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Migrant Families Released By ICE To Quarantine In San Antonio With Help From Aid Group, City

File Photo: A group of migrants released by ICE in 2019 required assistance from the city and local charities in getting to their final destinations or temporary hotel stays.
Bonnie Petrie | Texas Public Radio
File Photo: A group of migrants released by ICE in 2019 required assistance from the city and local charities in getting to their final destinations or temporary hotel stays.

Migrant families released from Immigration and Customs Enforcement (ICE) detention facilities in Karnes County and Dilley will come to San Antonio in the coming days. Some families were exposed to COVID-19 while detained by ICE, and must quarantine for 14 days.

A federal judge ruled in June that immigrant children held in family detention centers must be released because of the pandemic.

The City of San Antonio will fund the use of 10 extended stay hotel rooms for the families to complete their quarantine at a cost of about $25,000 to $30,000 a month which includes cleaning. The money is coming from the federal emergency aid provided in the Coronavirus Aid, Relief, and Economic Security (CARES) Act.

The Interfaith Welcome Coalition is a group that helps refugees, asylum-seekers and other at-risk immigrants in San Antonio. Moon Brand, a volunteer with the coalition,  said the group would be helping the migrants upon release.

“We were the ones calling our politicians and telling them, release these families out of these dangerous COVID detention centers. Release them and we’ll take care of them, and so this is holding up our end of that bargain,” Brand said.

The undisclosed hotel is equipped with kitchens and the families will undergo a quarantine process where they cannot leave their hotel room. Nine of the 10 hotel rooms will be reserved for the families; the tenth will be used by someone with the Interfaith Welcome Coalition to stay on-site and provide the families with things they need. Brand said the families will be kept separate from anyone else staying at the hotel.

“There’s no way in this configuration of this property where they would be mixing with anyone. There are no hallways that are shared, elevators, nothing like that,” said Brand.

Six families are preparing to be released by ICE to the extended-stay hotel in the coming days. Some have come from Haiti or central american countries.

Only certain families will have to have to undergo the quarantine.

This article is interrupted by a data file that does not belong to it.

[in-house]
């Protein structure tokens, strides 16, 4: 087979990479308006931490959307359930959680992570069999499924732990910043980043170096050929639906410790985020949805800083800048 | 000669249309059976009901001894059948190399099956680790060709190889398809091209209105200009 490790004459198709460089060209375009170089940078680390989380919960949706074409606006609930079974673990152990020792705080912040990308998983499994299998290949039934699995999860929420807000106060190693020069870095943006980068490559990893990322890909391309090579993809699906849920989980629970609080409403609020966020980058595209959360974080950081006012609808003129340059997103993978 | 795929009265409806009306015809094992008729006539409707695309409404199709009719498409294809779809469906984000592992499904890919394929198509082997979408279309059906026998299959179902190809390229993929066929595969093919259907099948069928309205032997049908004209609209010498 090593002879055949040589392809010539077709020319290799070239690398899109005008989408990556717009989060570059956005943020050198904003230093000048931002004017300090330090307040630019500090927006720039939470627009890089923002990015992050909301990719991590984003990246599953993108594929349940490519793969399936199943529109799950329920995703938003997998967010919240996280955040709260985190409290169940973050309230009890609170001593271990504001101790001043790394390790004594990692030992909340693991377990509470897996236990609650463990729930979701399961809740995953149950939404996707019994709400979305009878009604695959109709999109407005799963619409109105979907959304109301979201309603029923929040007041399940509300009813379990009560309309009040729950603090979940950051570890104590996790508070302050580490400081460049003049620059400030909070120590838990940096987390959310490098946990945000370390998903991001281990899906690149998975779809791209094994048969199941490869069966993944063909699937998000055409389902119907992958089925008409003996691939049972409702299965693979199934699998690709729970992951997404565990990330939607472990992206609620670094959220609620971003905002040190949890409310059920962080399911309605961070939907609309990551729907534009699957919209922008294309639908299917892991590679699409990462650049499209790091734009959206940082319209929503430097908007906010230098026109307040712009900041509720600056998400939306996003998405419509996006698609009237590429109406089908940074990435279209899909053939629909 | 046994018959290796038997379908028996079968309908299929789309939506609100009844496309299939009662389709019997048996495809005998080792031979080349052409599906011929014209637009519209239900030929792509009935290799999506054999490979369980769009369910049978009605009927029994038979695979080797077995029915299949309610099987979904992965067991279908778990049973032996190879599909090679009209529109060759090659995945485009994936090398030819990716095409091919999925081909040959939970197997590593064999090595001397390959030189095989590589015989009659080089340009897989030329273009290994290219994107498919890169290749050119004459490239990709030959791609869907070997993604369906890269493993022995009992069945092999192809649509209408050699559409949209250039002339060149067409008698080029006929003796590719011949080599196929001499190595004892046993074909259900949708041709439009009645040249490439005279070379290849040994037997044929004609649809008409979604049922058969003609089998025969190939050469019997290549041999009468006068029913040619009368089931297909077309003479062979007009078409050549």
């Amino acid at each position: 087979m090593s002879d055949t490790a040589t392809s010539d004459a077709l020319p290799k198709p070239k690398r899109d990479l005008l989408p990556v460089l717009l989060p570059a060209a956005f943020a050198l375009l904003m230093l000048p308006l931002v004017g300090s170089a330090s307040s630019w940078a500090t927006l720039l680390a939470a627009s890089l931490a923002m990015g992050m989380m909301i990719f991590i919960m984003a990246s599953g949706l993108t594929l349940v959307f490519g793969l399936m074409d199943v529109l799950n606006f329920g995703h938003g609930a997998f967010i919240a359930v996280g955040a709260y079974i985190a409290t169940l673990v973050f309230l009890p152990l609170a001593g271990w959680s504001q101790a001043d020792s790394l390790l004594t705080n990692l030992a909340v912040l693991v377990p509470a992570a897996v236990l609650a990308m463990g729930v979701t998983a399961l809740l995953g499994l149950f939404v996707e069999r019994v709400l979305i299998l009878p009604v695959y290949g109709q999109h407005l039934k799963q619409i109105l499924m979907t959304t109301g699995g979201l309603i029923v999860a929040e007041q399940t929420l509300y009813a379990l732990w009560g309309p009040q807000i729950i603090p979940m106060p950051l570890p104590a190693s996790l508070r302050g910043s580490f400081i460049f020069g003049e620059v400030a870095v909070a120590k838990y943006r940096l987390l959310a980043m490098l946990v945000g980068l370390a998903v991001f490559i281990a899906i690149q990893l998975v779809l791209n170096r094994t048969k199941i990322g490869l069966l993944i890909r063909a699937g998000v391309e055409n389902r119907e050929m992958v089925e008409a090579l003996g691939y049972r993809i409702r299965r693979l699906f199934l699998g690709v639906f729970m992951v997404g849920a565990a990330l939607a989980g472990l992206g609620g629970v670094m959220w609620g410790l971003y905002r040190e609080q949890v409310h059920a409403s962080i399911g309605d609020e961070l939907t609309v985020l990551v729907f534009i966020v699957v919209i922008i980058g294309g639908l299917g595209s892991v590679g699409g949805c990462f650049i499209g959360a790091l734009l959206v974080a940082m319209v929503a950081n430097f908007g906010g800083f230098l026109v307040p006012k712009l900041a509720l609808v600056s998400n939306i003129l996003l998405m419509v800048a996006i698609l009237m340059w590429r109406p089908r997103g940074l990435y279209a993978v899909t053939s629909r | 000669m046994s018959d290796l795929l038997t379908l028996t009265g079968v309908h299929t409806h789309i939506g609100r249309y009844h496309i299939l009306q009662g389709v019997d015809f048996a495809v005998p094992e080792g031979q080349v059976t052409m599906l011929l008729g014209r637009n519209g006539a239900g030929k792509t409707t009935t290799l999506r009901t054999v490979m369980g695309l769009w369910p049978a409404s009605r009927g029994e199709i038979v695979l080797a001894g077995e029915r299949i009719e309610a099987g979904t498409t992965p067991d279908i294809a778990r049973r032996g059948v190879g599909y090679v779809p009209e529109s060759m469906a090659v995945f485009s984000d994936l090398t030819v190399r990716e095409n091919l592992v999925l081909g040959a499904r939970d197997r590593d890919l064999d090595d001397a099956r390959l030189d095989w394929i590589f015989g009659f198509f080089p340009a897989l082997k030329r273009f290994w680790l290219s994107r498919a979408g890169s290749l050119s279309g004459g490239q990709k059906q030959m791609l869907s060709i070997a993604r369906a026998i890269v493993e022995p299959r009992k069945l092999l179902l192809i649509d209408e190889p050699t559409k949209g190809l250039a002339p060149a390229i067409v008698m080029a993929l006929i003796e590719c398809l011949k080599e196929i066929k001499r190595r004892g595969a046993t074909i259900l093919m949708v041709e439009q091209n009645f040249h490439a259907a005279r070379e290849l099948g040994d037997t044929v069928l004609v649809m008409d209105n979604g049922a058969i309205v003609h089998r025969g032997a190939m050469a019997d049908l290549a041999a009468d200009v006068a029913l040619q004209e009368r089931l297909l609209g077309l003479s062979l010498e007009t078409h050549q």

“There have been people at Karnes and Dilley who tested positive for COVID,” said Melody Woosely, Director of San Antonio’s Department of Human Services. ”Out of an abundance of caution [they need to] isolate for 14 days before they are on their way but only if they have tested positive at some point or have been exposed. Some people will be able to go on without going through the hotel.”

Woosely said the contract with the hotel would last about three months. 

Most of the families will already have final destinations set up to go to once they’ve completed quarantine. 

Associate Pastor Gavin Rogers, of Travis Park Church said other non-profit organizations assisting migrant families in a similar situation could also potentially use a hotel room. 

“They are aware of this new protocol so instead of figuring out a quick place to leave so instead of making the burden on themselves to try to figure out a quick place to live they know they can rely on this location as a safe place to quarantine,” said Rogers.

It’s common for ICE to reach out to organizations like the IWC to provide assistance to migrants upon release from detention. It happened in late 2016 when migrant families by the bus load were taken to the Mennonite Church in downtown San Antonio.

In 2019, the city saw a mass release of asylum seekers from detention over the course of several weeks, causing the City of San Antonio to open a migrant resource center near the downtown Greyhound bus station. That center has since closed.

“We are the closest transportation hub to the detention centers that ICE operates and so frequently they release them to San Antonio,” said Assistant City Manager Dr. Colleen Bridger who helped set up the use of the extended stay hotel.

San Antonio Metro Health has a similar system of hotel rooms set up for the homeless population to stay in during the pandemic via a series of contracts with the hotel companies.

“We had a number of hotels on standby for this purpose so we activated one of those hotels — ten rooms in that hotel — in order to do this,” Bridger said.

Bridger noted that migrant families using the hotel are authorized to be in the country.

“These are people who have been legally released by the federal government into San Antonio,” she said.  “ … These are migrants seeking asylum going through the appropriate process.”

Joey Palacios can be reached at Joey@TPR.org and on Twitter at @Joeycules

TPR Intern Josh Peck contributed to this story.

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